Cognitive Semantics developed two approaches to the analysis of concepts: 1) cognitive interpretation; 2) concept modeling. Cognitive interpretation approach relies on the analysis of semantics of language units that name the concept under study. Firstly, it is established what language means are used to reflect the knowledge of a certain phenomenon. Those language means are regarded as name(s) of the concept; they are often retrieved through the dictionary definitions analysis. Then, scholars establish lexical compatibility of the language phenomena in question. In this approach definitions of names of the concepts under analysis are used to establish cognitive properties of the concept. Researchers try to describe the meaning of language units and then utilize the techniques of cognitive interpretation of the results to model the structure of a concept. The study of the semantic structure of the lexical units that verbalize the concept is seen as the key to the mechanisms of conceptualization (Жаботинская, 2005: 53-55; Gladkova, 2008; Łodej 2012). In this view semantic structure of name(s) of concept is mapped onto mechanisms of knowledge processing. Within the second approach concept is regarded as a multidimensional unit that reflects human perception of certain elements of reality. Different dimensions of concept as unit of cognition correspond to different layers in its structure. Like cognitive interpretation, research starts with creating inventory of language means that represent the concept. However, concept modeling focuses not only on semantics of language means, but also takes into account cultural context those means exist in. Scholars use the contexts name of the concept is used in to access information about the language community's views on the phenomenon that concept represents. This approach studies meaning of language units in broader context. Semantic analysis is regarded as a stage in conceptual analysis in the present study. Therefore, the study of concepts in Cognitive Semantics requires interpretation of associations that reflect stereotyped knowledge, beliefs, assumptions, and evaluations that are associated with the phenomenon concept represents.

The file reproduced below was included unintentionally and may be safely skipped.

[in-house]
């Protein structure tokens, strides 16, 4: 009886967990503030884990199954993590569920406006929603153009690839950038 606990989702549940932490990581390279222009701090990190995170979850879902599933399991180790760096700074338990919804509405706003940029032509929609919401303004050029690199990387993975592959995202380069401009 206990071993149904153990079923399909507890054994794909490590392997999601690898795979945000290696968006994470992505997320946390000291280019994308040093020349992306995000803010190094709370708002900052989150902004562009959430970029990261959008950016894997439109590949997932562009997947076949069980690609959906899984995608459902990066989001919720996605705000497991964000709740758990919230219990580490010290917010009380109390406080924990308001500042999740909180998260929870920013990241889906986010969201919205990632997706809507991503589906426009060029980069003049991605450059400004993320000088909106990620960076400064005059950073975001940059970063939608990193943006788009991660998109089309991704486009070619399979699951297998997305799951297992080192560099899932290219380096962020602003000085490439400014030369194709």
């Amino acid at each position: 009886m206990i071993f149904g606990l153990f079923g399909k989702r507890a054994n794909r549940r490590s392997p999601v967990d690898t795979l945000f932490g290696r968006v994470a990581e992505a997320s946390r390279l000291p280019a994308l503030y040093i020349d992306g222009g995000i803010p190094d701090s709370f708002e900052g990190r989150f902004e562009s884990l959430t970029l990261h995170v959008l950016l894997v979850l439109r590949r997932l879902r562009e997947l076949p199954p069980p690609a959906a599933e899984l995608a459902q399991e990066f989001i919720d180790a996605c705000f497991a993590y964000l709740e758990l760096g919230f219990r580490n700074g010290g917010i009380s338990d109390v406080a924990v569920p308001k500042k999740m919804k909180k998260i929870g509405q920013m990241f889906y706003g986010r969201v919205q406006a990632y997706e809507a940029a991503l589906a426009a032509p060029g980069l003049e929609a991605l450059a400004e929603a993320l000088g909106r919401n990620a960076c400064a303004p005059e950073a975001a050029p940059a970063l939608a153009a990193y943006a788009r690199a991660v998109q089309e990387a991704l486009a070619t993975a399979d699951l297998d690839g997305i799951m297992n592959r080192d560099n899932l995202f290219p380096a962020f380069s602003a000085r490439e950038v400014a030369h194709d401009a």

Within the context of cognitive semantics concept modeling is singling out a number of components (modes) in the concept under analysis. The number of components or layers in verbalized concepts varies depending from research objectives. Characteristics of concepts as units of cognition reviewed in the previous section of the paper can be reduced to three major concept components: notional, perceptive and axiological layers. Notional component of a concept encompasses its language representation, its name. This component is established through analysis of semantic structure of language units that verbalize concept; its characteristics as compared to other groups of concepts are also established. Perceptive component verbalizes visual, auditory, tactile, taste characteristics of objects or events reflected in human consciousness (Воркачев, 2001: 49). Cognitive semantics seeks to uncover what scenarios of embodied knowledge acquisition the name of the concept is involved in. This task is achieved by looking into collocation patterns of language units under analysis. The task of conceptual analysis is to present a concept in schematic form as a structure made of central (core) layers and the periphery. According to R. Langacker, language usage profiles the most significant parts of the content of the concept that serve as the speaker's focus of attention (Langacker, 1987: 145). Verbal explication of the actualized seme is the linguistic operation similar to profiling (Стернин, 2006: 77-78). The study of rational (logical) component and perceptive modes of concept is identification of the semes in the names of the concept that are ‘profiled' in the context. The study of the structure of rational (logical) layer of the concept provides an inventory of its components that are verbal equivalents of notional components of concept. Somatic knowledge that is part of conceptualization can be studied through the analysis of conceptual metaphors which are the result of cognitive operations of correlation between the structure of the source domain and the target domain (Ruiz de Mendoza, 2005: 250). Evaluation of objects and phenomena is verbalized in the axiological mode of a concept (Бєссонова, 2007: 227). This layer is analyzed by establishing the role and place of the phenomenon in culture because concepts exist as units of reasoning and perception, and the latter involves evaluation. In cognitive semantics this layer is modeled through the study of connotation as well as evaluative meaning that manifests itself in collocations that language units form.